The music is consistently attractive and accessible. The chorus is given plenty to do and though I haven’t seen a score it sounds as if the choral parts are interesting, varied and rewarding. The Birmingham Bach Choir, whose conductor Spicer has been since 1992, give a very good account of itself here, singing with good tone and dynamic range, clarity and conviction. The boy choristers of Lichfield Cathedral have significant contributions to make at several occasions and do so with confidence, singing well. Lichfield Cathedral Special Choir acts as the audience on this occasion, boosting the singing during the six congregational hymns. Spicer has chosen to include some stirring Easter hymn tunes, including Come, ye faithful, raise the strain
and The Day of Resurrection
; my only slight reservation is a nagging feeling that these hymns are somewhat over-arranged, especially the last verses. That said, the work concludes with the hymn Ye choirs of new Jerusalem
and as it unfolds it appears that Spicer is going to end the oratorio with a perhaps predictable, triumphant Big Finish, festive with trumpets and drums: but he doesn’t. That moment passes and instead the final pages - a concluding ‘Alleluia, Amen’ - are subdued, serene and reflective in tone; for me, that’s very satisfying.
The four soloists all acquit themselves well. Two stand out. Tenor Philip Salmon is a fine Evangelist. His voice is supple and clear, his tone ringing and his diction immaculate. The music to which he sings the narration is a mixture of recitative and arioso and he tells the story effectively and without any affectation. I enjoyed his performance very much. Baritone Jonathan Gunthorpe makes an excellent impression as Jesus. The sound of his voice is consistently pleasing; his tone is round and full and, like Salmon, every word is not only clear but is made to count. I think it’s a difficult assignment for any singer to portray Jesus; it’s easy to fall into the trap of being too reverent and sounding somewhat sanctimonious - the singing of John Carol Case on Boult’s recording of Elgar’s The Apostles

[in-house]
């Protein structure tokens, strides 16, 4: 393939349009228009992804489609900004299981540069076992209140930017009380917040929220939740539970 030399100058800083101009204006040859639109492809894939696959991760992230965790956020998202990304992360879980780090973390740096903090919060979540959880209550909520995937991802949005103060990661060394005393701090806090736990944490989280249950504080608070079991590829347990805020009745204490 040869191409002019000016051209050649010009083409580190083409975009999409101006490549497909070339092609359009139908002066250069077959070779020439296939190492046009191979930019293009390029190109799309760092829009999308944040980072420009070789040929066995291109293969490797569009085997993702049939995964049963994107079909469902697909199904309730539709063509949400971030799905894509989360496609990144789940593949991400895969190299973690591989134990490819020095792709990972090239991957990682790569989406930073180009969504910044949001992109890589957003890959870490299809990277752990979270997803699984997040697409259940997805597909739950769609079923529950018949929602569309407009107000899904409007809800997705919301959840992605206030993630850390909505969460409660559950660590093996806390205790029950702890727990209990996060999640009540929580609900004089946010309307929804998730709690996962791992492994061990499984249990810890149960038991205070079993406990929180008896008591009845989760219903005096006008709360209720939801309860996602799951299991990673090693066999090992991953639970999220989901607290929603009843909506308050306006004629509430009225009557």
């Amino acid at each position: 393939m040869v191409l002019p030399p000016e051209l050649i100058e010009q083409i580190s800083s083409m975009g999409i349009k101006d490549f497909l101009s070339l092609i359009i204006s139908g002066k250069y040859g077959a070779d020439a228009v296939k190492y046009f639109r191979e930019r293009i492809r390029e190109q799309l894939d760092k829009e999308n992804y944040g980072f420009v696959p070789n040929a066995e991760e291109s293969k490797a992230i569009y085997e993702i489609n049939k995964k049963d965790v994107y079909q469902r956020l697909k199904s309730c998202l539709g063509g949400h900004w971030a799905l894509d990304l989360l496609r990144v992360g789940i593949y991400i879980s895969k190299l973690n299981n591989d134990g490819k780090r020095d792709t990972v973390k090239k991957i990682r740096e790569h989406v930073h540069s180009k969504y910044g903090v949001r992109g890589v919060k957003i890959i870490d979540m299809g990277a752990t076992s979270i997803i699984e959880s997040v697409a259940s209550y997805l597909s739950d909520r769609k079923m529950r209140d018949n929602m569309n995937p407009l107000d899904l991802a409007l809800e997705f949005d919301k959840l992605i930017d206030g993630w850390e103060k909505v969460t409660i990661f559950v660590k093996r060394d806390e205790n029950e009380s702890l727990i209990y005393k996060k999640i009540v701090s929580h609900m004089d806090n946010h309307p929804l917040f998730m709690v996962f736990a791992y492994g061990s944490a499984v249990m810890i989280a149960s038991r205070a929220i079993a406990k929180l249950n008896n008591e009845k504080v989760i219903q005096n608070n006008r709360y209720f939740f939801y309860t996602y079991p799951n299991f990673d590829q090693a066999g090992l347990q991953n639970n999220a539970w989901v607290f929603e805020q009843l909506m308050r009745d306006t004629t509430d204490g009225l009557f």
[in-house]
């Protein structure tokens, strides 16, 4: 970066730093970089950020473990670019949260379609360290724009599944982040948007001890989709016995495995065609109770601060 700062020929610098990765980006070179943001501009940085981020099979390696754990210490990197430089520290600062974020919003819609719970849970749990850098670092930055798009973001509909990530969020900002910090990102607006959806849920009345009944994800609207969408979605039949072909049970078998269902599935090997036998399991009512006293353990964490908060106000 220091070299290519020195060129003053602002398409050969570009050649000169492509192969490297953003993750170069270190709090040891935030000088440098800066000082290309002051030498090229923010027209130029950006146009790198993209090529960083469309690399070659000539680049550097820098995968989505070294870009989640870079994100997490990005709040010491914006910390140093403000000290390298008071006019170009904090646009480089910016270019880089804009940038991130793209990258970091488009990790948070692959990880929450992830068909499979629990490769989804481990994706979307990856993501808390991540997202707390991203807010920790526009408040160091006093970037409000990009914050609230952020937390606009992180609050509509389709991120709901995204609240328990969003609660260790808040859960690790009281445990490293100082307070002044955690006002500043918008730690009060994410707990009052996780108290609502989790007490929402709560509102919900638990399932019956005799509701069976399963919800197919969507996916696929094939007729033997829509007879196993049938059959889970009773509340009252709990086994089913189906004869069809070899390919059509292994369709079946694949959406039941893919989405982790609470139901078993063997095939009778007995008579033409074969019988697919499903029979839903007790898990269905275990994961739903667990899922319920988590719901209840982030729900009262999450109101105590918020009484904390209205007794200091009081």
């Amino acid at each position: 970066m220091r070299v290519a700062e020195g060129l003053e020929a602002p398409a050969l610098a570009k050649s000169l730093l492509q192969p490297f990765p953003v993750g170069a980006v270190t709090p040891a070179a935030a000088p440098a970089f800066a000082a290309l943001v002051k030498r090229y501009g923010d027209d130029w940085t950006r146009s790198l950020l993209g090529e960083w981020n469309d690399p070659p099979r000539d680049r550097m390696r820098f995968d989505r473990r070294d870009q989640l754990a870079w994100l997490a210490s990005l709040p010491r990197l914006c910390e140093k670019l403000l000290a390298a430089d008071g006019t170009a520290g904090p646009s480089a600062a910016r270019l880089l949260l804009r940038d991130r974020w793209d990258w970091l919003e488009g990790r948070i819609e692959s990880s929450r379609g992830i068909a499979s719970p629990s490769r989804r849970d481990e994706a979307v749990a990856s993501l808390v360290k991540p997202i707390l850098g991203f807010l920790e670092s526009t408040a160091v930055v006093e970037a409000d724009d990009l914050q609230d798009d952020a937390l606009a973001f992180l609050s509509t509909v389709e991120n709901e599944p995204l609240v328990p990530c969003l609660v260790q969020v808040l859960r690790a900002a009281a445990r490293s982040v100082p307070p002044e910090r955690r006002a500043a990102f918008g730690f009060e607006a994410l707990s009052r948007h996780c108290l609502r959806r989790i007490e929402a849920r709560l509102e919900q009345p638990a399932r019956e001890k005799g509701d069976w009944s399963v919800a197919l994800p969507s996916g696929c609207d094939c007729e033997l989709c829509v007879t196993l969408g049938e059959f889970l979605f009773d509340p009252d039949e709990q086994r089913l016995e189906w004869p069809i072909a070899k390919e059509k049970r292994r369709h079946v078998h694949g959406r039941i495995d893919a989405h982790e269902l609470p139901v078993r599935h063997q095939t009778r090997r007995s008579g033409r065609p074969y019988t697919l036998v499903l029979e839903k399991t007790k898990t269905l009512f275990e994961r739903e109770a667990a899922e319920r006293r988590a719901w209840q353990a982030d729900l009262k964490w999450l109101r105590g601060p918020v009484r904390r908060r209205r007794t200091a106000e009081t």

is, arguably, a case in point. Gunthorpe makes no such error: he invests Christ’s words with natural dignity and the results are very satisfying.
The orchestral forces are not extravagant. The scoring includes six each of woodwind and brass - I was mildly surprised that it appears horns, so often at the heart of the modern orchestra, are not used. Strings, percussion, celesta and organ are also required. The ESO plays well but, whether by design or for reasons of economy , the string section is rather on the small side and there were some occasions when I thought the strings sounded a bit undernourished - and not just when ‘competing’ against the brass. Spicer’s scoring is colourful and effective. I like his writing for woodwind, for example, and there are a number of imaginative touches such as the prominent tuned percussion parts accompanying the bass aria ‘The victory of the cross is now declared’ in Part I. Actually, the percussion seem a little too
prominent here, I feel, either because the players are playing too loudly or because they’ve been recorded too closely.
Spicer himself conducts and, as you’d expect from a conductor of his pedigree, the results are impressive. The music consistently has energy and purpose, even when the tempo is slow or the mood reflective. What’s particularly noteworthy is the evident commitment that all the performers bring to the music: they are fully engaged and that engagement added to the quality and appeal of the music means that the listener’s attention is consistently gripped. There’s a Spring-like freshness and a feeling of optimism and joy about the music which is both refreshing and appealing.
Though Easter Oratorio
is a substantial work I hope choirs will not be deterred from tackling it for this is a significant addition to the choral repertoire, written with conviction by someone who understands choirs and choral music. It’s an attractive, sincere and well written piece that should be ideally suited to choral societies. This committed, excellent and enjoyable recorded performance will, I hope, bring the piece to a wider audience.
The recorded sound is good and the documentation is comprehensive.